Google fine EU what it means for business

The Google Fine: What The Future Holds

So, in case you haven’t heard, Google has been a bit naughty. The internet giant has been fined £2.1 billion due to some favouritism towards their own shopping results; in short, they haven’t been playing fair and a number of other companies have decided that they should pay for their actions.

Google has been found guilty of promoting their own shopping comparison services instead of allowing other comparison sites to compete on the same level. In a sense, they’ve demoted other companies in order to push themselves to the top of search result pages. Although this may sound like a case of saying sorry and agreeing to right their wrongs, Google has actually been acting illegally and have broken the EU’s antitrust law.

Since 2008, Google has been adapting the way the Product Listing Ads (PLAs) are displayed which has been giving them a more prominent placement than other competitors. Sites such as Kelkoo, Idealo and Germany’s Ladenzeile are amongst those caught up in Google’s foul play and to say they’re not happy is an understatement.

What impact will the Google fine have in the future?

You may be wondering if this is really a big deal and the answer is, potentially. If Google decides to change their ways and play fair with the rest of its competitors, it should allow other small companies to make a name for themselves. However, this means any shady activity from Google in the future will not go undetected. Mark Patterson, Fordham Law School Professor who specialises in Law and Internet Law, says that we’ve been shown “the dark side of Google’s algorithms” which will most likely lead to more rigorous monitoring for all tech companies.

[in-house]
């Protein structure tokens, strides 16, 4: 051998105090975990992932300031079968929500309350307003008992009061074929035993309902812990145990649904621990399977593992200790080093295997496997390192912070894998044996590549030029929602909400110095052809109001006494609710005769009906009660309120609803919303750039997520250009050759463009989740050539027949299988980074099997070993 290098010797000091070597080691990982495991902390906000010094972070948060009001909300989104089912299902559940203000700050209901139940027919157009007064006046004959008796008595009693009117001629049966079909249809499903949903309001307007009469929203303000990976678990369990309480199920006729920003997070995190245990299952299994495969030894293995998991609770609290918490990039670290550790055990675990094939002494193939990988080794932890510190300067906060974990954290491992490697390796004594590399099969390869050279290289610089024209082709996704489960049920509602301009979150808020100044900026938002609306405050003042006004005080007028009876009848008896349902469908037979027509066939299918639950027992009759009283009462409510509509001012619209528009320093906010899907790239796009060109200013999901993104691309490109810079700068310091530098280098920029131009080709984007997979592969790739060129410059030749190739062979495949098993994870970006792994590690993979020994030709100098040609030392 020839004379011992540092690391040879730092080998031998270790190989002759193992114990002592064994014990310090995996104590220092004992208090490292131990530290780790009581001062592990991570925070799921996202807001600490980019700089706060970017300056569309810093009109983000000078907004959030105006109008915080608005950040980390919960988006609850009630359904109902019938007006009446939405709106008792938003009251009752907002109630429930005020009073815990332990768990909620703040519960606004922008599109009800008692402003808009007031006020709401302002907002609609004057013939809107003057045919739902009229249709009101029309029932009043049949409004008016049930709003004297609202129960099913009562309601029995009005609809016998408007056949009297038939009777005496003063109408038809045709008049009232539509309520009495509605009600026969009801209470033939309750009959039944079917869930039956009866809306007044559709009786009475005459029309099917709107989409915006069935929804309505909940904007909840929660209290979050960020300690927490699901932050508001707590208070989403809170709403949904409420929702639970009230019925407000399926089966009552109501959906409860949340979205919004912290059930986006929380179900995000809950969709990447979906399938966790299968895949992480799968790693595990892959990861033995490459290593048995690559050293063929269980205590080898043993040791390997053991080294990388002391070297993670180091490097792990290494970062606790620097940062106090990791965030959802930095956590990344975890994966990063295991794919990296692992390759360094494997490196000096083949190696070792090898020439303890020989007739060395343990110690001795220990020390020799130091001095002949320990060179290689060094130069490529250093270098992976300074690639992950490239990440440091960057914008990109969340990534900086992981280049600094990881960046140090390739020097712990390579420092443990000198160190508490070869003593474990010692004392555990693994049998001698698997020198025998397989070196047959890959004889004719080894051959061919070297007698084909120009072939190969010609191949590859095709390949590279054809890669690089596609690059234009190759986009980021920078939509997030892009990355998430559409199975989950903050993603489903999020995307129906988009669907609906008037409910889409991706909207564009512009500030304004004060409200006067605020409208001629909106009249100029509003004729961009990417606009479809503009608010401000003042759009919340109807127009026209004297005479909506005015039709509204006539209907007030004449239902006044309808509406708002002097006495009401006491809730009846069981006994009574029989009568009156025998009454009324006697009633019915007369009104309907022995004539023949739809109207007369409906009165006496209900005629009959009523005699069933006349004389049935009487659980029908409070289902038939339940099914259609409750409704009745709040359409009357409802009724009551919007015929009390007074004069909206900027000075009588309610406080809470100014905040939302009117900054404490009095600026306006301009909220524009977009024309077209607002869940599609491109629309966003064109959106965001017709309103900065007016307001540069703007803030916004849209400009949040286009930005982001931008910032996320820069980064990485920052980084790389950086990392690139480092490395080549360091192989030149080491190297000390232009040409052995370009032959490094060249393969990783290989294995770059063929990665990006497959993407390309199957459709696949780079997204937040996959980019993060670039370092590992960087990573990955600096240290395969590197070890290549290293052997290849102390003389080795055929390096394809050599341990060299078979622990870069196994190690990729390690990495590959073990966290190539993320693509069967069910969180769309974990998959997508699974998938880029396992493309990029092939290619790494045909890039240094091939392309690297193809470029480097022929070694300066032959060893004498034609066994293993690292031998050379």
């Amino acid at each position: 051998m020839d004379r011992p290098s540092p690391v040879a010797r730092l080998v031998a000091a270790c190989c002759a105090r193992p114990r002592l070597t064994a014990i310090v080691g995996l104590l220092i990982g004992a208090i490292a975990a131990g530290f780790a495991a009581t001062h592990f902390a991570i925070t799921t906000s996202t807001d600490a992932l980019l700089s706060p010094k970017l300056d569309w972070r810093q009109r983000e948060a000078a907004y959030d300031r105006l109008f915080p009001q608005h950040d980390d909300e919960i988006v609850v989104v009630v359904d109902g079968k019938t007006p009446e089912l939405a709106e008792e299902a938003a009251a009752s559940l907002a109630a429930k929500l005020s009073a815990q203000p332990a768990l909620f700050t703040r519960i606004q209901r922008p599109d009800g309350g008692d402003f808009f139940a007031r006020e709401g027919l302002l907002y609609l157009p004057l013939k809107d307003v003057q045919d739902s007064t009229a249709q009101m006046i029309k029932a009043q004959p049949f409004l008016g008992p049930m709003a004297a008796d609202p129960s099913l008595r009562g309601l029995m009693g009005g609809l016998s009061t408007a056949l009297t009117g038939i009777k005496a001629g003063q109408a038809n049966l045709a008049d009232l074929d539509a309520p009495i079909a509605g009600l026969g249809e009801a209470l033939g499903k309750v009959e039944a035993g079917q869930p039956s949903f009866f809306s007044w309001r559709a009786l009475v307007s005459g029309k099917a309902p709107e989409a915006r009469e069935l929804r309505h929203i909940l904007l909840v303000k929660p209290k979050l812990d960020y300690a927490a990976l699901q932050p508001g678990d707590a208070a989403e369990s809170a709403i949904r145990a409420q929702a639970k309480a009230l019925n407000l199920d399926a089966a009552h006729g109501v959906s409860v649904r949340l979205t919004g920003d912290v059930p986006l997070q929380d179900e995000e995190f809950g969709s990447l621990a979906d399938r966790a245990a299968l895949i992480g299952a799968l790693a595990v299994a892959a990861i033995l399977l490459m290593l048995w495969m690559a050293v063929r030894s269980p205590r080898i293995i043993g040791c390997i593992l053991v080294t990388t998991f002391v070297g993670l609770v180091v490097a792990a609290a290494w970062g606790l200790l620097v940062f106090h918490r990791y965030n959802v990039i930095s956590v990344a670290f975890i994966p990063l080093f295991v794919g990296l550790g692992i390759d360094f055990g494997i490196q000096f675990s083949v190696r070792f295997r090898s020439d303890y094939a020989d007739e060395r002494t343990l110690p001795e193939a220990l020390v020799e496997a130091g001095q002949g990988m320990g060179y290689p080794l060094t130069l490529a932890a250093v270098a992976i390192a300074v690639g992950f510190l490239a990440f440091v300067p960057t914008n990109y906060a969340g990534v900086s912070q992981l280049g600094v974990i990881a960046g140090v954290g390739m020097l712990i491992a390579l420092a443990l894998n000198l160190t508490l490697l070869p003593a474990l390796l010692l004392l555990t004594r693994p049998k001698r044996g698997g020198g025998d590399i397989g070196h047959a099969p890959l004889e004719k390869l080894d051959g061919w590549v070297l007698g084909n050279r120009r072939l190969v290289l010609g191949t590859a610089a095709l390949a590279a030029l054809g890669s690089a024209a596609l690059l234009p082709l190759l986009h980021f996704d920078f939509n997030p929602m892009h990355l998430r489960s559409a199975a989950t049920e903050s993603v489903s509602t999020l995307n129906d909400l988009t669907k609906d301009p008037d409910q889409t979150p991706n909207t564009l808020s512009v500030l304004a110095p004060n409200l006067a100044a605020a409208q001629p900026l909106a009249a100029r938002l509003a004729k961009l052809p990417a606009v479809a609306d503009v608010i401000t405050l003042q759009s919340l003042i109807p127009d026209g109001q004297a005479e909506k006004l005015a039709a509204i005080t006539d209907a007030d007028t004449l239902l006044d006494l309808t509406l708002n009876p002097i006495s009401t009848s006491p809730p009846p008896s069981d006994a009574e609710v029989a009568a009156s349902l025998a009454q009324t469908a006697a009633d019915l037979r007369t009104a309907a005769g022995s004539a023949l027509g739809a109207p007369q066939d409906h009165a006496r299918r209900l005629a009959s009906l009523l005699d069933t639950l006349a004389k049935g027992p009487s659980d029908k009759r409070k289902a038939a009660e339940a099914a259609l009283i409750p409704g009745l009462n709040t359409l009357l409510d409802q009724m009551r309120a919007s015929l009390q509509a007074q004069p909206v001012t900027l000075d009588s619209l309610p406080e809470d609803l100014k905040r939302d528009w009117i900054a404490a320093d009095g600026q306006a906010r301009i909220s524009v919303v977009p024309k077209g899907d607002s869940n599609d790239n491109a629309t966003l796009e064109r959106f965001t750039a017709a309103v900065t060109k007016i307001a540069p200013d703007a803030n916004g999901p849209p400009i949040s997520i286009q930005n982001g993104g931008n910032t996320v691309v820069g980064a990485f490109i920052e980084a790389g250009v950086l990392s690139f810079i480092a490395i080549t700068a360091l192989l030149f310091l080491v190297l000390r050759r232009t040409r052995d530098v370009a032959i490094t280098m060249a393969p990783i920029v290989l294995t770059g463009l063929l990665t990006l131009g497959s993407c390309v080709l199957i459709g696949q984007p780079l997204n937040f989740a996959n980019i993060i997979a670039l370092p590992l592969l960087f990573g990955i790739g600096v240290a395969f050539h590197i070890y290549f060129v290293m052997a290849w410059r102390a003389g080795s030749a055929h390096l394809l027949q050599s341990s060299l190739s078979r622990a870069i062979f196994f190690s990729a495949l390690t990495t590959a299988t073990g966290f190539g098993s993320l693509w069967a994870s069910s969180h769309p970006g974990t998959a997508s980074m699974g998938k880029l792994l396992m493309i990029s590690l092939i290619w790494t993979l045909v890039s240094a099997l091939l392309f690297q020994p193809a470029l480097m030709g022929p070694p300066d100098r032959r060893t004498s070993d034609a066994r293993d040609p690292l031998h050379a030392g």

Although the governing body believes the change will be for the good, there are some worries about the fine potentially ruining the user experience for online shoppers. At the moment, you Google something, the shopping ad comes up and, with one click, you’re on the site with your desired product. With the inclusion of comparison sites, a third step will be added in, meaning the user journey is more time consuming and complicated – something users absolutely hate and could put them off using the service completely.

What happens now?

From the date it was issued, Google only have 90 days to implement their changes, otherwise additional fines may come their way. Somehow, Google must come up with a fair remedy which will offer “equal treatment” for other shopping sites, whilst maintaining the first-class user experience it is favoured for.

If you think you could do with some advice on how to avoid any fines or penalties of your own, why not contact one of our SEO gurus today.

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